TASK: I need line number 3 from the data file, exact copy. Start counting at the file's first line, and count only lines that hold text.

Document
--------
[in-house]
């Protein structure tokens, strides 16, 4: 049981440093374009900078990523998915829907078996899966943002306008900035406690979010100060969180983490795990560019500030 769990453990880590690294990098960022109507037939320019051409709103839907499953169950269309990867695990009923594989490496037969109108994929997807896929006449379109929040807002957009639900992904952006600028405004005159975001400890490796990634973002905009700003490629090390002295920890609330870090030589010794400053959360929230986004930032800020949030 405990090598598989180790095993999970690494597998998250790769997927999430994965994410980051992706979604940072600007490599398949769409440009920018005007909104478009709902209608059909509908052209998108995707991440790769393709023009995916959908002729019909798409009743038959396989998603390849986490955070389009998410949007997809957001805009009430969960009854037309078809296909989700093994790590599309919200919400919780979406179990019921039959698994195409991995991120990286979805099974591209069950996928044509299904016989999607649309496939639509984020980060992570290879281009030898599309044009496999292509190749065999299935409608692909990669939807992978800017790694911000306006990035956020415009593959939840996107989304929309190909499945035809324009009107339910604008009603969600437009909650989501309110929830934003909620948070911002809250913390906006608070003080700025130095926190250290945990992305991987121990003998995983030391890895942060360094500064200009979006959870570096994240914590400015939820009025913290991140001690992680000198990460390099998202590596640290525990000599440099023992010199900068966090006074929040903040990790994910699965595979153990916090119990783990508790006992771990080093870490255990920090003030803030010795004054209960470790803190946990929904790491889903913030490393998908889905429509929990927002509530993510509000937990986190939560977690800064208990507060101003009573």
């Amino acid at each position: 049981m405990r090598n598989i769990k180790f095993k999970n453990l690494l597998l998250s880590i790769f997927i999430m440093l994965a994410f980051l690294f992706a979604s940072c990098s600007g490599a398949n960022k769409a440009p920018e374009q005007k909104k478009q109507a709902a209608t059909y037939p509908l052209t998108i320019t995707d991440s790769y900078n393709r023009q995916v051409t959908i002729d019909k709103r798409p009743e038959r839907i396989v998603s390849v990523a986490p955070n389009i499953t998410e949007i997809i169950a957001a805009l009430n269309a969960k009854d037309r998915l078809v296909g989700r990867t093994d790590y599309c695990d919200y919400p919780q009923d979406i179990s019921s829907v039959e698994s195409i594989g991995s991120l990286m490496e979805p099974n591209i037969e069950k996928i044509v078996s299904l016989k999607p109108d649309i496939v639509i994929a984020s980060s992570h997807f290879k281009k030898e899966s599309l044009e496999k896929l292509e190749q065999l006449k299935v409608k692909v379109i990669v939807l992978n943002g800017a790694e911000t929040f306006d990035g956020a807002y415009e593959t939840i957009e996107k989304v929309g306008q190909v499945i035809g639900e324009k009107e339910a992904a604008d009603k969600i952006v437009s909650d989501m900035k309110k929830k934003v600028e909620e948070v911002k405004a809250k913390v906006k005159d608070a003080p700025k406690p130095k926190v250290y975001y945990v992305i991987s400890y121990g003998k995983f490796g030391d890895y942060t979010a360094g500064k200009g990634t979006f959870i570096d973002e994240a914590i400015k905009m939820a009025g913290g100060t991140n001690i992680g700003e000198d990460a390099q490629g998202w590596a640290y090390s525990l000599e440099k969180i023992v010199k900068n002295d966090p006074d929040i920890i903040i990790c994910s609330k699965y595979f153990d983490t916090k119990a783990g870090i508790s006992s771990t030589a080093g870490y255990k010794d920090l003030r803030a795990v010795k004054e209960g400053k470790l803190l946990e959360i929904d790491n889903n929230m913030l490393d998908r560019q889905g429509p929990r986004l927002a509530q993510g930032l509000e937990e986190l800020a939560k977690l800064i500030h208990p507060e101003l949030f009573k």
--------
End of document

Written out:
């Amino acid at each position: 049981m405990r090598n598989i769990k180790f095993k999970n453990l690494l597998l998250s880590i790769f997927i999430m440093l994965a994410f980051l690294f992706a979604s940072c990098s600007g490599a398949n960022k769409a440009p920018e374009q005007k909104k478009q109507a709902a209608t059909y037939p509908l052209t998108i320019t995707d991440s790769y900078n393709r023009q995916v051409t959908i002729d019909k709103r798409p009743e038959r839907i396989v998603s390849v990523a986490p955070n389009i499953t998410e949007i997809i169950a957001a805009l009430n269309a969960k009854d037309r998915l078809v296909g989700r990867t093994d790590y599309c695990d919200y919400p919780q009923d979406i179990s019921s829907v039959e698994s195409i594989g991995s991120l990286m490496e979805p099974n591209i037969e069950k996928i044509v078996s299904l016989k999607p109108d649309i496939v639509i994929a984020s980060s992570h997807f290879k281009k030898e899966s599309l044009e496999k896929l292509e190749q065999l006449k299935v409608k692909v379109i990669v939807l992978n943002g800017a790694e911000t929040f306006d990035g956020a807002y415009e593959t939840i957009e996107k989304v929309g306008q190909v499945i035809g639900e324009k009107e339910a992904a604008d009603k969600i952006v437009s909650d989501m900035k309110k929830k934003v600028e909620e948070v911002k405004a809250k913390v906006k005159d608070a003080p700025k406690p130095k926190v250290y975001y945990v992305i991987s400890y121990g003998k995983f490796g030391d890895y942060t979010a360094g500064k200009g990634t979006f959870i570096d973002e994240a914590i400015k905009m939820a009025g913290g100060t991140n001690i992680g700003e000198d990460a390099q490629g998202w590596a640290y090390s525990l000599e440099k969180i023992v010199k900068n002295d966090p006074d929040i920890i903040i990790c994910s609330k699965y595979f153990d983490t916090k119990a783990g870090i508790s006992s771990t030589a080093g870490y255990k010794d920090l003030r803030a795990v010795k004054e209960g400053k470790l803190l946990e959360i929904d790491n889903n929230m913030l490393d998908r560019q889905g429509p929990r986004l927002a509530q993510g930032l509000e937990e986190l800020a939560k977690l800064i500030h208990p507060e101003l949030f009573k």